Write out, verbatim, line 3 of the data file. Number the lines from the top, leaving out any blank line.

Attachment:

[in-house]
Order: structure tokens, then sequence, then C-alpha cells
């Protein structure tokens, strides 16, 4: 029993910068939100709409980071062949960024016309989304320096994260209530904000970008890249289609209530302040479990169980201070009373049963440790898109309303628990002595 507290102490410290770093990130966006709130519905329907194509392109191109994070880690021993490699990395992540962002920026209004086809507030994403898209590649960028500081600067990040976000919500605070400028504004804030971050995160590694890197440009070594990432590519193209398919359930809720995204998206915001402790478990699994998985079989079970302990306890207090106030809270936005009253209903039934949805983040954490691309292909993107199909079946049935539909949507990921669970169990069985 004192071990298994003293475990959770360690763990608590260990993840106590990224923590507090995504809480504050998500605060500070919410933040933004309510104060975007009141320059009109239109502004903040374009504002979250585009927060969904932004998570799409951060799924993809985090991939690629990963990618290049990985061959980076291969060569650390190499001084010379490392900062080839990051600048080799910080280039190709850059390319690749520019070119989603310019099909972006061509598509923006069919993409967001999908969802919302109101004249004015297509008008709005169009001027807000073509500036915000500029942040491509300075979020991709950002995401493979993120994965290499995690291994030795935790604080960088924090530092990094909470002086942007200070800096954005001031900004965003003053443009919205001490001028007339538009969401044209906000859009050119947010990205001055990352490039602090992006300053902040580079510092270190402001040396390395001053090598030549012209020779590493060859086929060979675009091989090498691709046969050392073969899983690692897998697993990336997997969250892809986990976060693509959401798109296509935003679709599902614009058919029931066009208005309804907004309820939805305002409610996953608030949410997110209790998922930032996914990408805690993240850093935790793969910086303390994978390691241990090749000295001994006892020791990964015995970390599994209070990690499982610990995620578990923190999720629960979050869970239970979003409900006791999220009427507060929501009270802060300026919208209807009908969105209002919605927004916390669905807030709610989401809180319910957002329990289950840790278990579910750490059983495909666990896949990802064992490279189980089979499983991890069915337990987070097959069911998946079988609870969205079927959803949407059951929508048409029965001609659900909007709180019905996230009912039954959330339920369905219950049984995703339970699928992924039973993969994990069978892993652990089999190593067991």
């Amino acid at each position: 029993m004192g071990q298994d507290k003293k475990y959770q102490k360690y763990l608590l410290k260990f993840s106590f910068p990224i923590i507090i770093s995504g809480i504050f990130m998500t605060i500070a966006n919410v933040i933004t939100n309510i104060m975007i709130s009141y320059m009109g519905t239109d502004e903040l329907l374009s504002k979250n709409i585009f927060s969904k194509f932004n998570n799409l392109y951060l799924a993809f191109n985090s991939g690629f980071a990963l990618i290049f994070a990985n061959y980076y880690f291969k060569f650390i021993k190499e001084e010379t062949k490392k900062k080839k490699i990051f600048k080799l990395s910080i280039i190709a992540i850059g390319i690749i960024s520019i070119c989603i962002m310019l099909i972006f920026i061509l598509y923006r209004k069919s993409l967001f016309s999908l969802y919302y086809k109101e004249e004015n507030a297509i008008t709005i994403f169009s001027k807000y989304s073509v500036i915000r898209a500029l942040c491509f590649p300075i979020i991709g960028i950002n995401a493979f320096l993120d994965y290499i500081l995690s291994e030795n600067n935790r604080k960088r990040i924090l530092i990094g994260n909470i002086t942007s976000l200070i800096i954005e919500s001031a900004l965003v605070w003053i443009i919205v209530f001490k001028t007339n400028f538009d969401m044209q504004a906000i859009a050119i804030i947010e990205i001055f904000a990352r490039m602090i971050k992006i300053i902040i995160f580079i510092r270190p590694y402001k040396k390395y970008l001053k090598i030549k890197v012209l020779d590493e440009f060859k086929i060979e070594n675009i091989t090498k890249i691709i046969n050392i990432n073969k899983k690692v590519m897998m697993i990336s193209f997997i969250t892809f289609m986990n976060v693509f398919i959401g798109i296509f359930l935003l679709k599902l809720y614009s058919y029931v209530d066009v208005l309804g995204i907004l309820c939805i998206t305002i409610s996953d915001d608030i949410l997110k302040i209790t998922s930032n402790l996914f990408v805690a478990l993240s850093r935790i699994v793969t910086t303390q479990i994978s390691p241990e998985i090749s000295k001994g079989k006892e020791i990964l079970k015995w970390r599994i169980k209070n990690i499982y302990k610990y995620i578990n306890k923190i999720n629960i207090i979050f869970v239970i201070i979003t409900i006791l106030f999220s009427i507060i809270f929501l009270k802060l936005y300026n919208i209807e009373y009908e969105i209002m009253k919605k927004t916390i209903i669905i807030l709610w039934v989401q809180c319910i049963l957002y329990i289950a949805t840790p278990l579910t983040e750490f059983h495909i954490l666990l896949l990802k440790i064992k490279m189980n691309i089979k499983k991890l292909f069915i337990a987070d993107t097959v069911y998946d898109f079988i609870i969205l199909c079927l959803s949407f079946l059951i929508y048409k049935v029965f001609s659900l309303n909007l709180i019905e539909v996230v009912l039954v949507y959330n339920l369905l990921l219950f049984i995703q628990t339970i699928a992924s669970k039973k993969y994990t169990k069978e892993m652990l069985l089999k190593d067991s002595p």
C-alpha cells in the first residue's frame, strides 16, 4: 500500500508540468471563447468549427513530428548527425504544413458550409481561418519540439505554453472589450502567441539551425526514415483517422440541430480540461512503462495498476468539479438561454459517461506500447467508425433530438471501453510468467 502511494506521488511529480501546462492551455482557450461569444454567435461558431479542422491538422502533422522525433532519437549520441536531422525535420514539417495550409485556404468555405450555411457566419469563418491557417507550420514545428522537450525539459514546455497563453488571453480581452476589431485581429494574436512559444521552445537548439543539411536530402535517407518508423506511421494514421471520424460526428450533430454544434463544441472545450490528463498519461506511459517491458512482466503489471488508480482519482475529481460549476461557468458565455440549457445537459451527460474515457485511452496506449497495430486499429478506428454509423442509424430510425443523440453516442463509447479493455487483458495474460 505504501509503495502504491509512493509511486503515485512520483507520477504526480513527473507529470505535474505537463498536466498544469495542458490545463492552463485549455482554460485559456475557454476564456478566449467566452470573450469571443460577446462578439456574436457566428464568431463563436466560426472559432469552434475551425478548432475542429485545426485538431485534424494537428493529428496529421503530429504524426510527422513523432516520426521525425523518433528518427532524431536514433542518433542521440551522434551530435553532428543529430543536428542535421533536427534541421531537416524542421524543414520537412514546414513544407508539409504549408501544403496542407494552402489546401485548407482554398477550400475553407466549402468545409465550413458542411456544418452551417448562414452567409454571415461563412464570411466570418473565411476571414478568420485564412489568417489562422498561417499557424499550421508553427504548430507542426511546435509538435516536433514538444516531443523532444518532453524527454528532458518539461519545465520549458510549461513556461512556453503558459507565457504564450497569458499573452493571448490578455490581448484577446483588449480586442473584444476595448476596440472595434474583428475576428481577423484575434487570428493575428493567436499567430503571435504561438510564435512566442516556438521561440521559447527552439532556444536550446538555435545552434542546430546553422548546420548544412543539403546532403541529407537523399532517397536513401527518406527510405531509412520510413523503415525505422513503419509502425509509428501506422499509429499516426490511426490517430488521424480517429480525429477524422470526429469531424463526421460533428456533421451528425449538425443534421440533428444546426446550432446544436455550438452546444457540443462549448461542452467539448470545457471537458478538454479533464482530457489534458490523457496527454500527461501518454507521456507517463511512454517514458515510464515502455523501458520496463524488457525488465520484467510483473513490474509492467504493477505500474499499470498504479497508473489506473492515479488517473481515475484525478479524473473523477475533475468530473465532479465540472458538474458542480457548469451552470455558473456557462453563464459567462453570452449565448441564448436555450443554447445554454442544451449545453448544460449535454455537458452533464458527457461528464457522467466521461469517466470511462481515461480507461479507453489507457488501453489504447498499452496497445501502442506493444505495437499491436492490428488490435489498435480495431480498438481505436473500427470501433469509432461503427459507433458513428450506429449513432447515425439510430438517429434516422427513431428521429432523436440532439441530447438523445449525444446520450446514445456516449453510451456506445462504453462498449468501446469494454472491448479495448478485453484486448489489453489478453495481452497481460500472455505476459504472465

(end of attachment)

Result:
């Protein structure tokens, strides 16, 4: 029993910068939100709409980071062949960024016309989304320096994260209530904000970008890249289609209530302040479990169980201070009373049963440790898109309303628990002595 507290102490410290770093990130966006709130519905329907194509392109191109994070880690021993490699990395992540962002920026209004086809507030994403898209590649960028500081600067990040976000919500605070400028504004804030971050995160590694890197440009070594990432590519193209398919359930809720995204998206915001402790478990699994998985079989079970302990306890207090106030809270936005009253209903039934949805983040954490691309292909993107199909079946049935539909949507990921669970169990069985 004192071990298994003293475990959770360690763990608590260990993840106590990224923590507090995504809480504050998500605060500070919410933040933004309510104060975007009141320059009109239109502004903040374009504002979250585009927060969904932004998570799409951060799924993809985090991939690629990963990618290049990985061959980076291969060569650390190499001084010379490392900062080839990051600048080799910080280039190709850059390319690749520019070119989603310019099909972006061509598509923006069919993409967001999908969802919302109101004249004015297509008008709005169009001027807000073509500036915000500029942040491509300075979020991709950002995401493979993120994965290499995690291994030795935790604080960088924090530092990094909470002086942007200070800096954005001031900004965003003053443009919205001490001028007339538009969401044209906000859009050119947010990205001055990352490039602090992006300053902040580079510092270190402001040396390395001053090598030549012209020779590493060859086929060979675009091989090498691709046969050392073969899983690692897998697993990336997997969250892809986990976060693509959401798109296509935003679709599902614009058919029931066009208005309804907004309820939805305002409610996953608030949410997110209790998922930032996914990408805690993240850093935790793969910086303390994978390691241990090749000295001994006892020791990964015995970390599994209070990690499982610990995620578990923190999720629960979050869970239970979003409900006791999220009427507060929501009270802060300026919208209807009908969105209002919605927004916390669905807030709610989401809180319910957002329990289950840790278990579910750490059983495909666990896949990802064992490279189980089979499983991890069915337990987070097959069911998946079988609870969205079927959803949407059951929508048409029965001609659900909007709180019905996230009912039954959330339920369905219950049984995703339970699928992924039973993969994990069978892993652990089999190593067991």